# How to use Gann’s Pyramid

Gann’s Pyramid is a trading system developed during the 1920s by a certain William Gann. Although his theory was never published in a scientific journal and some traders view it as something close to astrology, Gann has many followers. Given the complexity of the system, however, there are not many traders who fully understand the theory.

In essence Gann’s pyramid is a way of utilizing geometry as well as numerical relationships in an attempt to predict future market behaviour. Gann’s methods make use of historical cycles and tendencies and underlying his pyramid model is therefore the belief that the market will repeat past behaviour in the future. This, Gann believed, is because human sentiment drives the markets and humans tend to repeat the same behaviour over and over.

It has to be mentioned, however, that several authors who have attempted to apply Gann’s principles in practice have pointed out that his methods are not supposed to be used in isolation, but rather in conjunction with one another.

Fig. 10.19(a) below is a typical example of a Gann pyramid.

The red squares are considered to be the most important. If a currency or a stock should breach the 81 level, for example, the system predicts that it would go on to reach 121 (in the third quadrant formed by the blue cross and the circle).

The yellow squares are not as important as the red ones, but they are still considered to be very important. The way to use the yellow squares differs from when one interprets the red squares. If the price of a currency or stock, for example, should breach the 101 level (second quadrant), Gann’s system predicts that it would go the next corner, which is of course 111.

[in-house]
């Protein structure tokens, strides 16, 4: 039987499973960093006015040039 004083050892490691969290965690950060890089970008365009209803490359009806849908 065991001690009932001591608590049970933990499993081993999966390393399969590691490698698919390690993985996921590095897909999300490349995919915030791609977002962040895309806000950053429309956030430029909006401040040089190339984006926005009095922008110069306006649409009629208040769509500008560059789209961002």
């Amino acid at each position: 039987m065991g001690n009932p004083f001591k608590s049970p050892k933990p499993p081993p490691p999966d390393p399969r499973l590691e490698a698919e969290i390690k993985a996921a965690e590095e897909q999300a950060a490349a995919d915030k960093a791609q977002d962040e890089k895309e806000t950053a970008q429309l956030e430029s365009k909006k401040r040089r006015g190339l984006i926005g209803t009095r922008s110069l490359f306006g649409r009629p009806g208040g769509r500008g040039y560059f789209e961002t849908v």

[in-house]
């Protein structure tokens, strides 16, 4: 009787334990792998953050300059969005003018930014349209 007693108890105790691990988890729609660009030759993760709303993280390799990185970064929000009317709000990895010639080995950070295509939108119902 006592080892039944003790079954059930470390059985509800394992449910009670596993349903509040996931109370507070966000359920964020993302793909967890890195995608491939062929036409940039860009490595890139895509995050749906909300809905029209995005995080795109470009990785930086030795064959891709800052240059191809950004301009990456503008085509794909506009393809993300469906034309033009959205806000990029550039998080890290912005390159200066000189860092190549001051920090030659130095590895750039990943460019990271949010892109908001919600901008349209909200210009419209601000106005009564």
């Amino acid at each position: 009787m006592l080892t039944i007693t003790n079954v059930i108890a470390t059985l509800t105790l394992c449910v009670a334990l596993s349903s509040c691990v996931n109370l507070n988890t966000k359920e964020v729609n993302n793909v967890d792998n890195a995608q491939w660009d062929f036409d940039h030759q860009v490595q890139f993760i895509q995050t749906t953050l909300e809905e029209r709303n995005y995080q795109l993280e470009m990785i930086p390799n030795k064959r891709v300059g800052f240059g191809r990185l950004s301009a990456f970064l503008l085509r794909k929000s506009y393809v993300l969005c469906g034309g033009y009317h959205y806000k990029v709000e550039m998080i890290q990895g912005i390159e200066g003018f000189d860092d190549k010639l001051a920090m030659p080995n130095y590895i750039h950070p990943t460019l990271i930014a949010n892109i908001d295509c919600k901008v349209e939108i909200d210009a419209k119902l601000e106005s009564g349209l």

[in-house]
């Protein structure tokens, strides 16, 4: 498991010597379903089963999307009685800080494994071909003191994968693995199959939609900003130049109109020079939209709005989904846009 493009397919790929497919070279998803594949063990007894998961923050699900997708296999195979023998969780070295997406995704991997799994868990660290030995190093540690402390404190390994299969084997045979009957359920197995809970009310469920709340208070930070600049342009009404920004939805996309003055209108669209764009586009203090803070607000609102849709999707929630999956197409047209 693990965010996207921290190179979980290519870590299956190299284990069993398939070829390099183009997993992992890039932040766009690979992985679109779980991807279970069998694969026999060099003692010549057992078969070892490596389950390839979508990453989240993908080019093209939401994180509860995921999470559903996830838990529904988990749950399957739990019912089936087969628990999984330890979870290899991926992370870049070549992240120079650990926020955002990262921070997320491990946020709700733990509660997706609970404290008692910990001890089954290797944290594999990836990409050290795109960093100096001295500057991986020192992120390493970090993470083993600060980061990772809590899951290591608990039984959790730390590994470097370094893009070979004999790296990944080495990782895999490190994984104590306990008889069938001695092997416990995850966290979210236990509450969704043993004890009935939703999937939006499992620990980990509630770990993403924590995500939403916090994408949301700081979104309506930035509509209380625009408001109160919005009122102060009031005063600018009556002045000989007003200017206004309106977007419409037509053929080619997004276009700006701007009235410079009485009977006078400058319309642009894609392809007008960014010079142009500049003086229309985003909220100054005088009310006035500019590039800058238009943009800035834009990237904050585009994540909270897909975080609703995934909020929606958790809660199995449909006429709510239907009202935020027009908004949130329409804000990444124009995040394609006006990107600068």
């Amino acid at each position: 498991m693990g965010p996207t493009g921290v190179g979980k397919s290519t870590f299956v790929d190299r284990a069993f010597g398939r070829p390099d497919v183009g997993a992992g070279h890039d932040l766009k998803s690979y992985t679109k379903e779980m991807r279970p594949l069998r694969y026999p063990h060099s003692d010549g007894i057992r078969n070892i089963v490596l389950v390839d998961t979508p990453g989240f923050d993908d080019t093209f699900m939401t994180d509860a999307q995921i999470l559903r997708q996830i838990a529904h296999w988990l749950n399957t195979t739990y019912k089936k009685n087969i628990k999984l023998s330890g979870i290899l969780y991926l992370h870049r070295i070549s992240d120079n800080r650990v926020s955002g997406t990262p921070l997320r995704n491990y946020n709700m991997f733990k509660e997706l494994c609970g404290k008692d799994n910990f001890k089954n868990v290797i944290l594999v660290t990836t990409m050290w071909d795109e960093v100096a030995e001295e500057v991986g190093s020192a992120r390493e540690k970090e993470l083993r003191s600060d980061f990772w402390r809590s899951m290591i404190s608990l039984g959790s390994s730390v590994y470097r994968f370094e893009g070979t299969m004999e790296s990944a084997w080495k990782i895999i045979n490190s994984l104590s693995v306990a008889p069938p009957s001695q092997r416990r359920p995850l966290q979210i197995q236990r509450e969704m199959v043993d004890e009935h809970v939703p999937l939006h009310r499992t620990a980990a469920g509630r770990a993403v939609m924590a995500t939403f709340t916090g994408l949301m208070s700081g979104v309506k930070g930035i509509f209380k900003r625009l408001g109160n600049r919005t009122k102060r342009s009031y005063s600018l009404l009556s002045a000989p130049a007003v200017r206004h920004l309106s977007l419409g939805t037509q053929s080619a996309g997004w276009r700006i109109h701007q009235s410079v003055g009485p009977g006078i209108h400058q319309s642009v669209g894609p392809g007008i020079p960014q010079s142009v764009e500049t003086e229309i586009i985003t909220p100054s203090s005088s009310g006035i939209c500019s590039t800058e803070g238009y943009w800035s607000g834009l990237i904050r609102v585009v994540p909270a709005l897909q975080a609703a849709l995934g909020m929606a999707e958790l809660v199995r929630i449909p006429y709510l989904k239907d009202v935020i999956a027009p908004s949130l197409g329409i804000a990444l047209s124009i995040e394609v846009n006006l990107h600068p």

The blue squares are also very important. The way to interpret the chart here is that if the price, for example, breaches the level of 116 (in the lower part of the blue cross), it will go the left corner, i.e. it will proceed to 121.

Although the green squares are not very important, they are still considered to be important under certain circumstances. According to Gann they are useful to determine potential resistance and reversal points. If the price should, for example, breach the 154 level (in the fourth quadrant) it will proceed to the nearest corner, which is 157.

There are a few points to take into account when attempting to use the Gann Pyramid in trading activities. Firstly it was never really designed for day trading. Those were the days before computerised trading and the system was therefore developed for longer-term traders. It is a trend following system that could be very useful in predicting potential support and resistance levels.

What if the price of a trading asset is not an integer, but for example something such as $0.81? The way to get around this is to simply go to $81 on the Gann Pyramid, from where it becomes clear that the price is in a strong bull trend and should proceed to $1.21 (121 on the Gann Pyramid).